Outsider art, traditionally the work of psychiatric patients, offenders and minority groups, and art therapy have shared histories of art created in psychiatric care. As the two fields grow, this book reveals the current issues faced by both disciplines and traces their shared histories to help them build clearer and more coherent identities.More often than not, the history of art therapy has been tied to psychological and psychiatric roots, which has led to problems in defining the field and forced boundaries between what is considered 'art' and what is considered 'art therapy'. Similarly, the name and identity of outsider art is constantly debated. By viewing art therapy and outsider art through their shared histories, this book helps to alleviate the challenges and issues of definition faced by the fields today.
First book to explore the intersection of outsider art and art therapy
This exciting book looks at the relationship of art therapy with outsider art. It considers the history of both separately and in relation to each other, and the problems of definition for both. It is informed by work in open studios in several cities in the USA and bridges the gap between the USA and Europe. -- Marian Liebmann, art therapist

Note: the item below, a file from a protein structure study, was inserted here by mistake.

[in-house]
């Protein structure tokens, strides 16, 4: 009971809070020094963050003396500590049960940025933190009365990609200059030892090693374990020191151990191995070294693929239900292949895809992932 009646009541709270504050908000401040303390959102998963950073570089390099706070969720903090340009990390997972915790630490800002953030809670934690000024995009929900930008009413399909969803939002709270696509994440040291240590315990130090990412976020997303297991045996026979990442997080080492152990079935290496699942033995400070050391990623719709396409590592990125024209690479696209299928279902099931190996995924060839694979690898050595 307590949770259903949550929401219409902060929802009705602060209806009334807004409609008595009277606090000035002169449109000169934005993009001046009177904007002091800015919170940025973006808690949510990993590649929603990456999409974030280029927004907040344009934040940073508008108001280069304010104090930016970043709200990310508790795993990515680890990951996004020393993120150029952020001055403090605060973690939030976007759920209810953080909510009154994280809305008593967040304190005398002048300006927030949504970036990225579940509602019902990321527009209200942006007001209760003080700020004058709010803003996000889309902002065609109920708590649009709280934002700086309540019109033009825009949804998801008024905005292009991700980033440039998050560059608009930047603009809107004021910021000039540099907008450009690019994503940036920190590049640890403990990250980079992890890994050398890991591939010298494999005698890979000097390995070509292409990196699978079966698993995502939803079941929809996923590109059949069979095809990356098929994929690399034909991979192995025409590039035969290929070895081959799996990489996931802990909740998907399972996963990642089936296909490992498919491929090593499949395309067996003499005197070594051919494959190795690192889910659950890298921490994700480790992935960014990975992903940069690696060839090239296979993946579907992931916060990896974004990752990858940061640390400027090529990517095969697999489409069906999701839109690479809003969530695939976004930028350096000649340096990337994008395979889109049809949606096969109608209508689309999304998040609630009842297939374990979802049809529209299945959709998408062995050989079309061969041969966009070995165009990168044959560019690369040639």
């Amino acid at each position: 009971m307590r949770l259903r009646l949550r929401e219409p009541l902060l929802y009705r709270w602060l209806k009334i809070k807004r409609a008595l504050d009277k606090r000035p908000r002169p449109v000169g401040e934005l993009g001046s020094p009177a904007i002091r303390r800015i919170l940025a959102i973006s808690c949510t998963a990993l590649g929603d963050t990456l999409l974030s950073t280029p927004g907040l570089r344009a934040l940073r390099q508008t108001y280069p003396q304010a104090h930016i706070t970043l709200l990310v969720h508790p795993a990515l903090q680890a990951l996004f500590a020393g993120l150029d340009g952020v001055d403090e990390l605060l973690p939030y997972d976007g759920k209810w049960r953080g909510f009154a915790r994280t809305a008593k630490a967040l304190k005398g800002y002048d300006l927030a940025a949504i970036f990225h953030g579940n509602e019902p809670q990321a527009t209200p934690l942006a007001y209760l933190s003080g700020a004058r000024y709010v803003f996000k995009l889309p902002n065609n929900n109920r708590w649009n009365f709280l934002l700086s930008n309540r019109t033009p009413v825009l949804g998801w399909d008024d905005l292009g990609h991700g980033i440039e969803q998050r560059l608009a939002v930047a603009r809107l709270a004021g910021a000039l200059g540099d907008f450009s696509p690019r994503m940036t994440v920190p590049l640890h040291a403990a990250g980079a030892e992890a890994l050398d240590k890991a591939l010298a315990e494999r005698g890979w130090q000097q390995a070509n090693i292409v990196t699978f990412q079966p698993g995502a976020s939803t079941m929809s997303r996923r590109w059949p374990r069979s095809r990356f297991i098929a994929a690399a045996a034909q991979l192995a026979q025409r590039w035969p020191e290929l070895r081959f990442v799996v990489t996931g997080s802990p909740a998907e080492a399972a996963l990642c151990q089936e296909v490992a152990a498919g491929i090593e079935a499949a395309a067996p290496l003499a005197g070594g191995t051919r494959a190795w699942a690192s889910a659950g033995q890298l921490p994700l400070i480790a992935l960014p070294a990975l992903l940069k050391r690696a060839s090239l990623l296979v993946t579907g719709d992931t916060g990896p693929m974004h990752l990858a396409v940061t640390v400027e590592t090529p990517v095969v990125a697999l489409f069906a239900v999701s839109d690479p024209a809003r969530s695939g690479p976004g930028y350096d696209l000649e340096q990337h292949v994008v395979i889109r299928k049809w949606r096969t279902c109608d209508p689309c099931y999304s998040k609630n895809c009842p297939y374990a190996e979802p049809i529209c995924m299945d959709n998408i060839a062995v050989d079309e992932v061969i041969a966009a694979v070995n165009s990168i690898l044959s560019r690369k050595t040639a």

Rachel Cohen is an art therapist based in New York. She is a graduate of Pratt Institute's art therapy program and previously worked as Program Coordinator/Art Therapist at LAND Gallery, a studio and gallery for artists with developmental disabilities in Brooklyn. Rachel promotes the work of non-traditional creators through her advisory service, NAPlabs, and is currently an educator at the Museum of Modern Art.
Preface. 1. Introduction. 2. Outsider Art and Art Therapy: Shared Histories in Mental Health. 3. Outsider Art and Art Therapy: Shared Histories in Art. 4. Contemporary Issues of Definition and Terminology: Art Therapy. 5. Contemporary Issues of Definition and Terminology: Outsider Art. 6. Continuums of Meaning.